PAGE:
As a teacher of wisdom, he may be confidently-followed. His religion has nothing in it enthufiastic or superstitious; he appears neither weakly credulous nor wantonly sceptical ; his morality is neither dangerously Jax, nor implacably rigid. All the enchantments of fancy, and all the cogency of argument, are employed to recommend to the reader his real interest, the care of pleasing the Author of his being. Truth is shown sometimes as the phantom of a vision, sometimes appears half-yeiled in an allegory, sometimes attracts regard in the robes of fancy, and sometimes steps forth in the confidence of reason. She wears a thousand dresses, and in all is plealing.

His prose is the model of the middle style ; on grave subjects not formal, on light occasions not groveling ; pure without scrupulosity, and exact without apparent elaboration ; always equable, and always easy, without glowing words or pointed sentences. His page is always luminous, but never blazes in unexpected fplendour. It seems to have been his principal endeavour to avoid all harshness and severity of diction ; he is therefore sometimes verbose in his transitions and connections, and sometimes defcends too much to the language of conversation ; yet, if his language had been less idiomatical, it might have lost somewhat of its genuine Anglicism. What he attempted he performed : he is never Feeble, and he did not wish to be energetic; he is never rapid, and he never stagnates. His sentences lrave neither ftudied amplitude nor affected brevity ; his periods, though not diligently rounded, are voluble and easy.--Whoever wishes to attain an English style, familiar but not coarse, and elegant but not oftentatious, muit give his days and nights to the volumes of Addison.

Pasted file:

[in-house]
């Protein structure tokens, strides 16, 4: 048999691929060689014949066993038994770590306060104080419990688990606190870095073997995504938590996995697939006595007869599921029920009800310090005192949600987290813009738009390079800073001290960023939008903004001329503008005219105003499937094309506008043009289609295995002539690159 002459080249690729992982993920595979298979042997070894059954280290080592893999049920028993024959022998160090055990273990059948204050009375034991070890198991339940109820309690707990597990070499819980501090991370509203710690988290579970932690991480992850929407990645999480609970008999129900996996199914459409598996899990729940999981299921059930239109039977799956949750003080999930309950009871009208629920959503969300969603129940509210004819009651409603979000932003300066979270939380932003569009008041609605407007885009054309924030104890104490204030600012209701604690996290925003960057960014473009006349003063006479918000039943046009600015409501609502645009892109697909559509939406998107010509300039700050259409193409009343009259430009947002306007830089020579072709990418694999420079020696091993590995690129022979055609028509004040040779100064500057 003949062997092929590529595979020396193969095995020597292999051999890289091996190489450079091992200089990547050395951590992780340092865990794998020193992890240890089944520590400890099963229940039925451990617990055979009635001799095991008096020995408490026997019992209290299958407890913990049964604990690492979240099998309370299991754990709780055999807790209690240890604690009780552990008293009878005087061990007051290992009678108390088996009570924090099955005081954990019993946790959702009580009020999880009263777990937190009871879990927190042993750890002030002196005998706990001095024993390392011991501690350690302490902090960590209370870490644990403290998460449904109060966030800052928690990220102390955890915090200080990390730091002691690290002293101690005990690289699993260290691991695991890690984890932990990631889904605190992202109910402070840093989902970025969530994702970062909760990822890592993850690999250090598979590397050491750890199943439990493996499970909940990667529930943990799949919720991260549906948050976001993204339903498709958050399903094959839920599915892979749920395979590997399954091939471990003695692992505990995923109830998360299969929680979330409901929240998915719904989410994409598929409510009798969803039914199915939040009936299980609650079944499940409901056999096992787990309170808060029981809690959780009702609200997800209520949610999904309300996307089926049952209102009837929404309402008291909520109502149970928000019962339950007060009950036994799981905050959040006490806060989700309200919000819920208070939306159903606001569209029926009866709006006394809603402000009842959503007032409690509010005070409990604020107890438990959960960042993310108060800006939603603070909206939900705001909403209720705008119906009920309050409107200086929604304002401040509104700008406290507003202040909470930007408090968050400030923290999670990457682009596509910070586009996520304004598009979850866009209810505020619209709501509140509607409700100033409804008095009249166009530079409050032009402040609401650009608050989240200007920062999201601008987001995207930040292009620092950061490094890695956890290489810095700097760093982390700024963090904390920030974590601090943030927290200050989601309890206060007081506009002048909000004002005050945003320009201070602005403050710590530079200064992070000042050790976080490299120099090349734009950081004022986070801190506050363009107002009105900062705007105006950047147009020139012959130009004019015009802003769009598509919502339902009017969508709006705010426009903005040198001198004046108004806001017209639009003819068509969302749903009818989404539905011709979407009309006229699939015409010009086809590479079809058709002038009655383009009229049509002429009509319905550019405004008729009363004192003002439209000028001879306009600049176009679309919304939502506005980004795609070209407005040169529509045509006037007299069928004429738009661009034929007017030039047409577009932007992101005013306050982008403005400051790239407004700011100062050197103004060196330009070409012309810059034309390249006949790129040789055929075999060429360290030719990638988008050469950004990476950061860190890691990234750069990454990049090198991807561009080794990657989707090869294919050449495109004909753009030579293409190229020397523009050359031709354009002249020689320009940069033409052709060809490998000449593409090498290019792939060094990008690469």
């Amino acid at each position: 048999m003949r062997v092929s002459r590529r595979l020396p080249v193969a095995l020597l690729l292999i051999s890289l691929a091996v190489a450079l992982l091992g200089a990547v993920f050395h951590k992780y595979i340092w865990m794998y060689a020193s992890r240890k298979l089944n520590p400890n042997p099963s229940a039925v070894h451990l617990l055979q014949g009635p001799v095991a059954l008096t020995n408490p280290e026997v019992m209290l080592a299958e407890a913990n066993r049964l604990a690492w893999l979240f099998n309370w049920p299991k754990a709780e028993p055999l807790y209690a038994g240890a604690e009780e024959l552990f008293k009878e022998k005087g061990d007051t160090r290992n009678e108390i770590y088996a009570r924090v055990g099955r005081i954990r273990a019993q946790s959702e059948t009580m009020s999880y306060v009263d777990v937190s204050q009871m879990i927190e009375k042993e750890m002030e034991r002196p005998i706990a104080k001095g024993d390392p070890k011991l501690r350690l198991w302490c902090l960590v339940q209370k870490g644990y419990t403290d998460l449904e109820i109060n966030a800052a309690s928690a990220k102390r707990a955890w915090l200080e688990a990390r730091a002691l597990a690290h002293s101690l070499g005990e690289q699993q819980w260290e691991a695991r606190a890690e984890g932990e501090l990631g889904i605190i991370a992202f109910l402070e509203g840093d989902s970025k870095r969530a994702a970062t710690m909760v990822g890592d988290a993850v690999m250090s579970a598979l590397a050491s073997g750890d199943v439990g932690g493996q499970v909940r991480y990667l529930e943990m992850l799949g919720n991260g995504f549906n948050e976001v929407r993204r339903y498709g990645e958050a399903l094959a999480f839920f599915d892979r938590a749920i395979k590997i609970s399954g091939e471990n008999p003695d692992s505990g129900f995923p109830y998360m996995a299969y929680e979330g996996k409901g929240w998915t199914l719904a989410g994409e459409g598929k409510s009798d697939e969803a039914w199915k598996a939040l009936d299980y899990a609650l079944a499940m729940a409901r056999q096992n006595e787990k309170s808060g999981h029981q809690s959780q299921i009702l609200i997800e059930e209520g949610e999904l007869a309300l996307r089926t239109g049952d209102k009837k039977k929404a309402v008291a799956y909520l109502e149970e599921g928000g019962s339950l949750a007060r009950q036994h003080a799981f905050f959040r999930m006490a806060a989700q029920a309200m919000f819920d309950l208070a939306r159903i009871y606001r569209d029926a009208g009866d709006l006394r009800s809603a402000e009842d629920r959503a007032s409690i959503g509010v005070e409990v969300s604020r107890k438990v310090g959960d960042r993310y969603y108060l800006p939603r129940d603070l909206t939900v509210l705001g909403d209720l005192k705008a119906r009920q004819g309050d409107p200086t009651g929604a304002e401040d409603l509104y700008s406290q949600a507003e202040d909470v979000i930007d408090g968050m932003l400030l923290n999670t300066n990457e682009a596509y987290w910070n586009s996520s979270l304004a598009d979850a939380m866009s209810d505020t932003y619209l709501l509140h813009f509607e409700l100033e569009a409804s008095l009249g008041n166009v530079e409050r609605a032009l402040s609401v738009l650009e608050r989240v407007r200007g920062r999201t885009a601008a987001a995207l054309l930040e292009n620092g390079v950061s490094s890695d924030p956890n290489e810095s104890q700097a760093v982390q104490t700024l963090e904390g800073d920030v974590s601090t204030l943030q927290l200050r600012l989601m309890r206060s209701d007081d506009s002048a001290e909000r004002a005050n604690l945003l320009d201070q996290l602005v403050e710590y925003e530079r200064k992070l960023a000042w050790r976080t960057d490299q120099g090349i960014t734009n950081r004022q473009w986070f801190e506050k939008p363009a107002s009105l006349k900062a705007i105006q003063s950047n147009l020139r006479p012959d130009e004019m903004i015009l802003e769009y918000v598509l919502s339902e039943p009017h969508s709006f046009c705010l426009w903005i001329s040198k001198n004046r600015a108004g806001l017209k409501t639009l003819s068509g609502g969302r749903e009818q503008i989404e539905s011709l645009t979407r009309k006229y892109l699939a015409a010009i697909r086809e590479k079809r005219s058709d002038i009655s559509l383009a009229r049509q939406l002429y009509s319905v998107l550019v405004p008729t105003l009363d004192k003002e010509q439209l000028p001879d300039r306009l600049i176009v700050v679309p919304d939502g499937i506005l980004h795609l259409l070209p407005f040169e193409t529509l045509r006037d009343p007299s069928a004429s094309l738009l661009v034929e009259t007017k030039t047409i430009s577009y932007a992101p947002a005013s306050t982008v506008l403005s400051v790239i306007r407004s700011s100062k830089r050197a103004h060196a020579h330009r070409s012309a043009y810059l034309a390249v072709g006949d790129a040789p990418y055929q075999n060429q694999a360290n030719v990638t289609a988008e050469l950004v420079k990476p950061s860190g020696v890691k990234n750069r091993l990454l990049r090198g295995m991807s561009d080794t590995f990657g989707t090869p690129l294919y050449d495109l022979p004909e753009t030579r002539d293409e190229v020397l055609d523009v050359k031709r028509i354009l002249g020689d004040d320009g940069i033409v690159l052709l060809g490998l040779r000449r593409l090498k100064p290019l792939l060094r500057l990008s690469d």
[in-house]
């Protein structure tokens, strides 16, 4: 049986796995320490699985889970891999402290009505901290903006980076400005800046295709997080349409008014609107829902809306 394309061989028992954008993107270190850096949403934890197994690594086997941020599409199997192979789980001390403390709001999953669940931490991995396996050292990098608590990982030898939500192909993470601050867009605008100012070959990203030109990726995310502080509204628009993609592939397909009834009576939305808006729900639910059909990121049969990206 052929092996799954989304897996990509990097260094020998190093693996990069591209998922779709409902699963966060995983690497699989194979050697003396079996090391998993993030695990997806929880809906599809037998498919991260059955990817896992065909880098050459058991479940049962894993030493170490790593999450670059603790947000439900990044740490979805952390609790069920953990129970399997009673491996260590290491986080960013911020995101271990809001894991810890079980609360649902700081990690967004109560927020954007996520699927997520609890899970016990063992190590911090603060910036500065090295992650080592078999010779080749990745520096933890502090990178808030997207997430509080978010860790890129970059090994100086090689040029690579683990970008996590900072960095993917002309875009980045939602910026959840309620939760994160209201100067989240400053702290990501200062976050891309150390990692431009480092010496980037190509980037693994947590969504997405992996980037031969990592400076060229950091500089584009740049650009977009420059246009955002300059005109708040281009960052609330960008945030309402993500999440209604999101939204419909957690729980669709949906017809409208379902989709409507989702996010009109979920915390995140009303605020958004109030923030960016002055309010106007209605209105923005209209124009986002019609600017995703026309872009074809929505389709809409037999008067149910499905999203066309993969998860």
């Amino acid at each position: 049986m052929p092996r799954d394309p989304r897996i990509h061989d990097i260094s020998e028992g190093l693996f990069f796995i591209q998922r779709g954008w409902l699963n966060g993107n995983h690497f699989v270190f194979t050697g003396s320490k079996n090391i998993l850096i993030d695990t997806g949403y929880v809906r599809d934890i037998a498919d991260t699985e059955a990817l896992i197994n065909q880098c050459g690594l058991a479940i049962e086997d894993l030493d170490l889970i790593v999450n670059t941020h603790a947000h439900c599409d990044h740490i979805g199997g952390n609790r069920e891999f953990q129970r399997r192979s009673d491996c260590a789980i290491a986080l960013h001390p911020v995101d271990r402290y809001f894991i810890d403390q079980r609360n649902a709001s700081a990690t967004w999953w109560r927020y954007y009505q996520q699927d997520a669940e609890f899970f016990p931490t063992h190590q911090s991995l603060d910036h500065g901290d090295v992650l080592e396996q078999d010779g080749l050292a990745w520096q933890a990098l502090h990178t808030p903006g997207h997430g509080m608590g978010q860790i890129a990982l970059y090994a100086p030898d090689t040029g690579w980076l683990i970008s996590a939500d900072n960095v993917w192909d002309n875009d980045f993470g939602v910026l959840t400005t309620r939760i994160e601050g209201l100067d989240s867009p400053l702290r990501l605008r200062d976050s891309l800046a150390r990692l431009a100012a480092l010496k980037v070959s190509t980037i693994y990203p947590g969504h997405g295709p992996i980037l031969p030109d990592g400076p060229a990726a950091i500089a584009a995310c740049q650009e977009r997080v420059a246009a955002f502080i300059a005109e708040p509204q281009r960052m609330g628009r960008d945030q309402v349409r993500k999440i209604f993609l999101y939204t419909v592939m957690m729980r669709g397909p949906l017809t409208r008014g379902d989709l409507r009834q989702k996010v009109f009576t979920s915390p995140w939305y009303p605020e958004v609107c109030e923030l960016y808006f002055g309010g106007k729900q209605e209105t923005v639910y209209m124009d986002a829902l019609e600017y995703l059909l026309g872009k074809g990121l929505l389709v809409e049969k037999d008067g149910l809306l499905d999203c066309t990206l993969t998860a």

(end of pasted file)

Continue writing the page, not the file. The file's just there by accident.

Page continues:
IV. Pleasure and Fain.
There were two families, which, from the begin-

ning of the world, were as opposite to each other as light and darkness. The one of them lived in heaven, and the other in hell. The youngest descendant of the first family was Pleasure; who was the daughter of Happiness, who was the child of Virtue, wlio was the off. spring of the Gods. These, as I laid before, had their habitation in heaven. The youngest of the opposite family was Pain ; who was the son of misery, who was the child of Vice, who was the offspring of the Furies. The habitation of this race of beings was in hell.